The Quiet Man

This has proven to be a surprisingly controversial movie, dividing many as to whether or not it is a great comedy/drama or an insulting pastiche of stage Irishness. At first glance the insulted side of the room may have the case, however if you actually watch the movie for the nuances it is more complex than the first glance might suggest. I fall in to the camp that suggest the movie is a classic.

Despite the famous scene of Wayne grabbing O’Hara and kissing her, we should remember that the female characters are quite strong in this film, Not only do we have her but also “The Widow Tiillane”, note the title of “The” Widow Tillane. Some reference sites simply give the character’s name, this is to underplay the title. In Ireland the prefix of “The” was and is still used to denote a person of singular importance; for example a not dissimilar work, The Field by the late John B Keane gives us the main character of “The Bull McCabe” again reinforcing the impact of the person. This is by way of commenting on the attention to detail in the movie which is often over-looked.

Directed by John Ford (Rio Grande, 1950) and starring just about anybody in Hollywood who ever claimed to have an Irish connection. The story is a steel-worker and retired boxer, Sean Thornton, played by John Wayne (She wore a Yellow Ribbon, 1949) who having had enough of the violence of the ring (event become clearer as the movie progresses) where he was a champion boxer who once killed an opponent in the ring, something which weighs heavily on him. He is returning to the place of his birth, a small cottage just outside the town of “Inisfree” after growing up in Pittsburgh. We don’t know much about his background, it was poor and likely that of tenant farmers.

On returning he engages the services of local hackney driver , Michaleen Oge Flynn,[ Michalín Óg Flynn – in the correct form] (Barry Fitzgerald, The Naked City 1948) who as it turns out, is also the local match-maker. Life is never as simple as it might otherwise be.

Shortly after returning Thornton spies the fiery Mary Kate Danaher (Maureen O’Hara, Only the Lonely, 1991), who is very much the red-head in looks and temperament. Pretty soon Thornton expresses an interest, only to be told by Michaleen that there are rules to follow, Thornton does not have much time for the rules, but goes along with the customs. Now, Mary Kate lives at home with her brother, known by various people as “Squire” or “Red” Will Danaher (Victor McLagen, The Informer, 1935) , and Squire Danaher has his eyes on two things, a piece of land next to his own and the widowed owner of that land. Needless to say he’s not only unhappy about his sister being associated with the “Yank” but also majorly upset when he hears that Thornton is buying the property.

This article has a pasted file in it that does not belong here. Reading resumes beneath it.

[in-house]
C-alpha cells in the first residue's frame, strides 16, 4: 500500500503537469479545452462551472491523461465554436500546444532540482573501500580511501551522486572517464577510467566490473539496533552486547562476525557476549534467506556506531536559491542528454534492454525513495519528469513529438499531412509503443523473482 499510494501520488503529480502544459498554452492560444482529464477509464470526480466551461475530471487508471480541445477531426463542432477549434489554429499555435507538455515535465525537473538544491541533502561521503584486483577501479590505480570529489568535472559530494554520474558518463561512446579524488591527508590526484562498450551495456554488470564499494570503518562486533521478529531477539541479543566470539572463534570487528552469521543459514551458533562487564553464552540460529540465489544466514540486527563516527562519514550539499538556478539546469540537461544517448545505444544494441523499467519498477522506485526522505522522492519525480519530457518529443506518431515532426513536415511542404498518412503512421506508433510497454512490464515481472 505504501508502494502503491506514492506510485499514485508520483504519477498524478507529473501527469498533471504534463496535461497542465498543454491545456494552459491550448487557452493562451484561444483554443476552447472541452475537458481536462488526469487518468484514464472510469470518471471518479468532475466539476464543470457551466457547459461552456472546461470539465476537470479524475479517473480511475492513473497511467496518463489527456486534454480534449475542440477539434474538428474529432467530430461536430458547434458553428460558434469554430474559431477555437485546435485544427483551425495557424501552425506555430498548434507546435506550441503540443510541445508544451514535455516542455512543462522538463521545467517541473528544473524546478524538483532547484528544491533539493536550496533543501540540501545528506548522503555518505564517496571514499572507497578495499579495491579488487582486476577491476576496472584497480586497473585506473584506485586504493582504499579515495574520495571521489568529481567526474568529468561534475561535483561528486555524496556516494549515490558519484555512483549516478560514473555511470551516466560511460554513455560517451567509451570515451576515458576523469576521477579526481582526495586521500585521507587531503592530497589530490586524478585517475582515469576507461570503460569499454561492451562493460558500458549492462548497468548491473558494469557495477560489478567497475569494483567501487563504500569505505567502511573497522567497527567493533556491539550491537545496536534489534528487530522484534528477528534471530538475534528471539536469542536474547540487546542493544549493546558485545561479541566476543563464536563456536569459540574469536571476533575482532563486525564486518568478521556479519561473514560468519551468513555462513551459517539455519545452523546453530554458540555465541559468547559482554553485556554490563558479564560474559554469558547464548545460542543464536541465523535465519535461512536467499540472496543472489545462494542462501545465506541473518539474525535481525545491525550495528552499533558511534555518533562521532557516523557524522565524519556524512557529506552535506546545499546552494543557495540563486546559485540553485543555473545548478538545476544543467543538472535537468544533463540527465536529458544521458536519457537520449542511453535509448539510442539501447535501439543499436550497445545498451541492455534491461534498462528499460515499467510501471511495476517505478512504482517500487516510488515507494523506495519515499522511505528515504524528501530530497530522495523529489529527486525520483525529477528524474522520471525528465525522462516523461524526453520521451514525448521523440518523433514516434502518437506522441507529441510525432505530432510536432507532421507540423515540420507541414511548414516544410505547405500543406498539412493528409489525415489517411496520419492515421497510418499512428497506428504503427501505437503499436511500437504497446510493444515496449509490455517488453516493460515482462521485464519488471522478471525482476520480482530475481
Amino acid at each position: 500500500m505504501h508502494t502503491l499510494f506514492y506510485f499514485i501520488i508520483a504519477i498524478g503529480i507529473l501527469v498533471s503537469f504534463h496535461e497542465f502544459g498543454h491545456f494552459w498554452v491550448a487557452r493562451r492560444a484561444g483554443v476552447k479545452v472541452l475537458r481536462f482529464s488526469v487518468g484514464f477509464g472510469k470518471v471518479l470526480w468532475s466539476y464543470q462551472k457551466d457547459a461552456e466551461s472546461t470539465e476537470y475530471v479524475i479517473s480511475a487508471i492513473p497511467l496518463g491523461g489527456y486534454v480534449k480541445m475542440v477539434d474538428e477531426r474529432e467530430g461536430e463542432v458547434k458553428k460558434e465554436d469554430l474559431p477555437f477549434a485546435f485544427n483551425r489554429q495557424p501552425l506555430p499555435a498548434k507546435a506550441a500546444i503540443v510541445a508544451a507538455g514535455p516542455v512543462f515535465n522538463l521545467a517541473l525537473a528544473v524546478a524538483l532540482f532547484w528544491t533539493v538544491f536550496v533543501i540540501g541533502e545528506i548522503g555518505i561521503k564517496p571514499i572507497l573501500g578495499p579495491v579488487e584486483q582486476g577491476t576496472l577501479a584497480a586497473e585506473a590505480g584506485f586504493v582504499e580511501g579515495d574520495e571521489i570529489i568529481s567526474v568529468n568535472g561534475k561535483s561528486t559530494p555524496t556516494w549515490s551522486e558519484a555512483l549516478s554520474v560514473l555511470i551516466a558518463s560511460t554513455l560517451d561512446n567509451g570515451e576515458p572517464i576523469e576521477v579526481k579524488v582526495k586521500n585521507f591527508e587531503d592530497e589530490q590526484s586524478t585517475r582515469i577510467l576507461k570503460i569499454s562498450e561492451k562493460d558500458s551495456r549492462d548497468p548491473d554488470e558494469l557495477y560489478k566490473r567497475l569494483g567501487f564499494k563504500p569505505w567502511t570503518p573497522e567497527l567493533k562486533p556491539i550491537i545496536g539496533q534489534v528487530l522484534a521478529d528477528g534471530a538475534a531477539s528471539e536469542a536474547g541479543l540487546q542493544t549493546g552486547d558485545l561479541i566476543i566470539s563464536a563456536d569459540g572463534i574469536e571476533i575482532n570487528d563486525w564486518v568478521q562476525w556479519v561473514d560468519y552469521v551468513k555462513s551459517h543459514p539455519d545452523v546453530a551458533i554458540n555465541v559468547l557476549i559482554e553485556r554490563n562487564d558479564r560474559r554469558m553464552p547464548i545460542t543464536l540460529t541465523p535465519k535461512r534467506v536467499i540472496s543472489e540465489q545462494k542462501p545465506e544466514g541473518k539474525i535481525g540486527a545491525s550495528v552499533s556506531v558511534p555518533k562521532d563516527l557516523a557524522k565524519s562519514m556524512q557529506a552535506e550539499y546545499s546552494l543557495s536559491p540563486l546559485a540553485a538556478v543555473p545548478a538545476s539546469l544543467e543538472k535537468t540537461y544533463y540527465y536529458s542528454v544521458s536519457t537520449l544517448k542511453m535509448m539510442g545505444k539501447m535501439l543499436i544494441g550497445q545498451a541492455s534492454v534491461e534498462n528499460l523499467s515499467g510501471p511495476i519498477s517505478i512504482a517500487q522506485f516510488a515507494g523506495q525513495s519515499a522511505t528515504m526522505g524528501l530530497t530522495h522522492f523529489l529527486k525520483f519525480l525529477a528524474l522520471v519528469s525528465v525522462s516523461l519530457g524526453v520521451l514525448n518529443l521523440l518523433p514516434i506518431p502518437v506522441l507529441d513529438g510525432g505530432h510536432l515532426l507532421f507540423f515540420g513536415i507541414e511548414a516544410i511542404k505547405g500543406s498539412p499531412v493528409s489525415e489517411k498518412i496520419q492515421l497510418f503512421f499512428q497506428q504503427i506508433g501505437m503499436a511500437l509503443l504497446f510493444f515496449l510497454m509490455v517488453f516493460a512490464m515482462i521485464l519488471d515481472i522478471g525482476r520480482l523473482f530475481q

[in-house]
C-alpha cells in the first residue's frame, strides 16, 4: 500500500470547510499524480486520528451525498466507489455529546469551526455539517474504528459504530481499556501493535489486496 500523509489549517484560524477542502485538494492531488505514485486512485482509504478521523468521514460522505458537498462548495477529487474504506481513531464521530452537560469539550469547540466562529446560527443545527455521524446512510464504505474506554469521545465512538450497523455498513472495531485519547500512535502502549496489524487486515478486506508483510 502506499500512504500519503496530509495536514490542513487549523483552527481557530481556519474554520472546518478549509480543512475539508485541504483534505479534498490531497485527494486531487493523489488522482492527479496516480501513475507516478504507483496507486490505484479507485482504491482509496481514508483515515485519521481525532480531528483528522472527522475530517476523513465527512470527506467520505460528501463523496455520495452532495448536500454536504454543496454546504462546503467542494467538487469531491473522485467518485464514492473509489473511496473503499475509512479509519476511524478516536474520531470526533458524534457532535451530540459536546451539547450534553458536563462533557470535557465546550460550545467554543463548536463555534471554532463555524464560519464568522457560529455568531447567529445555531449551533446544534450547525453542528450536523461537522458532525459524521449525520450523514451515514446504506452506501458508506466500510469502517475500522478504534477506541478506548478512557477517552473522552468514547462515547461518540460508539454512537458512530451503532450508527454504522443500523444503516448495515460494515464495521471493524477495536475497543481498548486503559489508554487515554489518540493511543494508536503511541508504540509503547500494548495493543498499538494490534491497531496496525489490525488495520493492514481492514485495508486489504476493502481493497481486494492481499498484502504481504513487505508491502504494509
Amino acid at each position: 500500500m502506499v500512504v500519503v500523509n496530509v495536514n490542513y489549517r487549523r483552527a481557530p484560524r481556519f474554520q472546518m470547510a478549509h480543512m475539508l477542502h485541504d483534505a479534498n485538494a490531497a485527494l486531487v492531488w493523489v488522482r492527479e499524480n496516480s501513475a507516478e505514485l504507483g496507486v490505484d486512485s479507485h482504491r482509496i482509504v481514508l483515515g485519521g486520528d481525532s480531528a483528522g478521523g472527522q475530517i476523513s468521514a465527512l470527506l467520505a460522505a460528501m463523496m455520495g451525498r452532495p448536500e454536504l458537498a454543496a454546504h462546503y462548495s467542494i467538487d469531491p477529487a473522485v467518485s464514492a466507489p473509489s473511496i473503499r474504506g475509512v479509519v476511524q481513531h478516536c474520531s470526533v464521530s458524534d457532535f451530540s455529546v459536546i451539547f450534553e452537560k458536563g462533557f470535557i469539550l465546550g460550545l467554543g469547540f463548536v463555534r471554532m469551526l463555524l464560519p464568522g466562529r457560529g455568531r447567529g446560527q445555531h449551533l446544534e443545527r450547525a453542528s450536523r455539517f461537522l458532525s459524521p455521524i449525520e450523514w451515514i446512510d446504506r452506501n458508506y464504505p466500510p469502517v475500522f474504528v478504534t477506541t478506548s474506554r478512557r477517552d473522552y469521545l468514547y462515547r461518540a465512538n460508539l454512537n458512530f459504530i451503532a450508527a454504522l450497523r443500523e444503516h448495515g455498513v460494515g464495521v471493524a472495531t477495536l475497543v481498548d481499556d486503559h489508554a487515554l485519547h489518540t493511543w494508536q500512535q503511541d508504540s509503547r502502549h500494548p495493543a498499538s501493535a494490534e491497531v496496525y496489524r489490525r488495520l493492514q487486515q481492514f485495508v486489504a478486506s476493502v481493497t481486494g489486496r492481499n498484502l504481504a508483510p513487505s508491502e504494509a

The film progresses with Thornton settling in and getting to know the locals, not least of all the Reverend Cyril Playfair (Arthur Shields, The River 1951) who as an enthusiastic sports fan was aware of Thornton’s history and the fight that caused him to turn from boxing. These friendships allow Thornton to get an understanding of where he is and what he can do.   One thing he is intent on doing is buying the old family homestead, which The Widow Tillane (Barefoot in the Park, 1976) is happy to do. This is the land Squire Danaher wanted and the selling of the land to Thornton makes for trouble.

Danaher may not be able to stop his sister from marrying Thornton, but he can withhold her dowry of cash, furniture and heirlooms . This causes Mary Kate much upset, who is made even more upset by Thornton not being overly bothered by the dowry, not appreciating the importance of it. All this tension rises set against the backdrop of a small Mayo village where life goes on, or at least tries to. This is where the attention to detail is important, such as the attempts to by rounds in the bar, as funny as they are, it is the character of the “Brigadier” who shows the understanding Ford had for the times and the people, because in the pub with also was the local [old] IRA commander, the War of Independence is over and there is no malice between them (there might never have been). An important part of the village life is the part played by the local clergy, both Catholic and Anglican.